Experienced Guidance For A Disability Claim Appeal
Many individuals who apply for Social Security Disability Insurance (SSDI) are surprised when their claim is denied. The truth is, more than 65% of initial claims for SSDI are denied by the Social Security Administration (SSA). Some applicants file a new application rather than appeal the denial, but that claim will likely be denied as well and merely delay the process of having a claim approved.
An SSDI applicant has 60 days after receiving a notice of denial to appeal that decision. You may also file an appeal if you feel that SSDI benefits you were receiving are terminated prematurely. Enlisting help from a lawyer who is familiar with the SSDI appeal process is proven to increase your chances of successfully appealing a denied claim. At Center for Elder Law & Estate Planning, we bring the same personal attention and complete client commitment that we apply to our elder care legal services and other practice areas to assisting individuals who wish to appeal a denied SSDI claim.
How The Appeals Process Works
There are four different levels of appeal for a denied SSDI claim or for :
- Reconsideration: A review of your initial claim by someone who did not play a role in the first decision
- Hearing before an administrative law judge (ALJ): A hearing in person or by video conference in which you may be asked to present more evidence. You may be represented by a lawyer and you may have witnesses testify. ALJs are attorneys who work for the SSA.
- Review by the appeals council: The Social Security Appeals Council may not approve your request for a review if it feels the ruling by the administrative law judge was correct.
- Federal court review: If you do not agree with the appeals council’s decision or the appeals council rejects your request for a review, you may file a lawsuit in federal district court.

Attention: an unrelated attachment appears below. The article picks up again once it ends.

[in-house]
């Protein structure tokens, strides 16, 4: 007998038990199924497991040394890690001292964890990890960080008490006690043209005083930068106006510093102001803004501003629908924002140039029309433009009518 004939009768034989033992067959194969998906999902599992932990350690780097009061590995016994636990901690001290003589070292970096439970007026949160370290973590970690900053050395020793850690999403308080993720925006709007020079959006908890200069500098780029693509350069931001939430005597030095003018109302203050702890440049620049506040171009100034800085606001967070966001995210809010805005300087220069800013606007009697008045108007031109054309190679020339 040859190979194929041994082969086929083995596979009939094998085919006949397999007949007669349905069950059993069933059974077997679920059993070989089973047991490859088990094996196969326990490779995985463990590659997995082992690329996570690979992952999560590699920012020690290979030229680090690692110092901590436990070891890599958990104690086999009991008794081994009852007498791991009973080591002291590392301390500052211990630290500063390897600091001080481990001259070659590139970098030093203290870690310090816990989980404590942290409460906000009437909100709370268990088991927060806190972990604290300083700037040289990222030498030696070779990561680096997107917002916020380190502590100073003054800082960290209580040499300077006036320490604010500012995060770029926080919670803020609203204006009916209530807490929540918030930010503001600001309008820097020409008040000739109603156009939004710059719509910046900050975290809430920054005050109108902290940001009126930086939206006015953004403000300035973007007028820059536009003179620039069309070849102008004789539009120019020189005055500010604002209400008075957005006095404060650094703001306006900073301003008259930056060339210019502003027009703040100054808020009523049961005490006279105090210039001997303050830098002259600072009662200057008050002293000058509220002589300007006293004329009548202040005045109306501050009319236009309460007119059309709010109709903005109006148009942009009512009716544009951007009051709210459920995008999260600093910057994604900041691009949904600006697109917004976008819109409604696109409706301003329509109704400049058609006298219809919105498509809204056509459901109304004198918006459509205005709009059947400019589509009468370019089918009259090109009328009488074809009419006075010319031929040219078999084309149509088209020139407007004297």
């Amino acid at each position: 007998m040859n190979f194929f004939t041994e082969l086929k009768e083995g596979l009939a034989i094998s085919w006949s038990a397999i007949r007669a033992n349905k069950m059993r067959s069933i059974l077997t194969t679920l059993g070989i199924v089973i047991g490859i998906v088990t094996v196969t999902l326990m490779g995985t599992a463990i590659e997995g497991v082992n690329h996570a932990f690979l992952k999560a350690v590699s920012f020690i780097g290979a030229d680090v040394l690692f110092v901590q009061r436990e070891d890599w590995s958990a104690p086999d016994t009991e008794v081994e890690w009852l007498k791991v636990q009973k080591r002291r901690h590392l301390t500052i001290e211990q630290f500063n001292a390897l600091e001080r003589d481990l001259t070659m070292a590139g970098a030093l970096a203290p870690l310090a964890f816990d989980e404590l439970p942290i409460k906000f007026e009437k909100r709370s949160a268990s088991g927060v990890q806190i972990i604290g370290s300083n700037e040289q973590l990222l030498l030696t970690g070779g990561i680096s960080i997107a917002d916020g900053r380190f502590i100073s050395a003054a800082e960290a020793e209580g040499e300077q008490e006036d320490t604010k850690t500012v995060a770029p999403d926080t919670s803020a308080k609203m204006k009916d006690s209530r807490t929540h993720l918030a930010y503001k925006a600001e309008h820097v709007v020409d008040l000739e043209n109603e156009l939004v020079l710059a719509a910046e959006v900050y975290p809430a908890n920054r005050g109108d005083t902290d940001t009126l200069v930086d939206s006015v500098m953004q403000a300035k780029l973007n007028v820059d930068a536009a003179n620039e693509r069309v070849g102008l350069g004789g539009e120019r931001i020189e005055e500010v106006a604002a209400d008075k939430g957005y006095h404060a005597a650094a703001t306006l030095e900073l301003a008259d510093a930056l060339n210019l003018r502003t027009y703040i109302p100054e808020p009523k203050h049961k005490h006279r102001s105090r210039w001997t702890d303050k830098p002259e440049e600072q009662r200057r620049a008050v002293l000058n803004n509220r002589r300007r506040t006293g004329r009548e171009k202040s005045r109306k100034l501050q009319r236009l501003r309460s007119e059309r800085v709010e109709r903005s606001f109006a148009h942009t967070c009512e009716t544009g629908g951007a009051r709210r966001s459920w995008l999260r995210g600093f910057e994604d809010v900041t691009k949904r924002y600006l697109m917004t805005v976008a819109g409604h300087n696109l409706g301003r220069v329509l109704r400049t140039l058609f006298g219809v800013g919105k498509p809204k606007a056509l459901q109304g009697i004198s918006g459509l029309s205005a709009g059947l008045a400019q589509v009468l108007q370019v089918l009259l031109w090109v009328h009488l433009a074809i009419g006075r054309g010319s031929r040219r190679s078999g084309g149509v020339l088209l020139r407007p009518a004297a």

Few cases are approved at the reconsideration level. The good news is that about half the appeals that go before an ALJ are approved. The objective at this stage is to strengthen your claim, a process that our knowledgeable attorneys can assist you with. You may need to provide more detailed medical evidence or show that you are following prescribed medical treatment. We will review your original claim and find the weaknesses that can be addressed.
Preparation Is Key
The attorneys at the Center for Elder Law & Estate Planning have a thorough understanding of the documents and other evidence SSA officials are looking for when reviewing claims. We also can work with your physicians to get the properly written statements that will strengthen your claim.
We are familiar with the line of questioning that ALJs follow so we can work with you before your hearing on how to answer those questions. A vocational expert who is hired by the SSA may testify at your hearing regarding your impairments and your ability to work. Once the ALJ finishes questioning this person, your attorney can cross-examine the vocational expert and effectively refute any claims they make that you are able to work.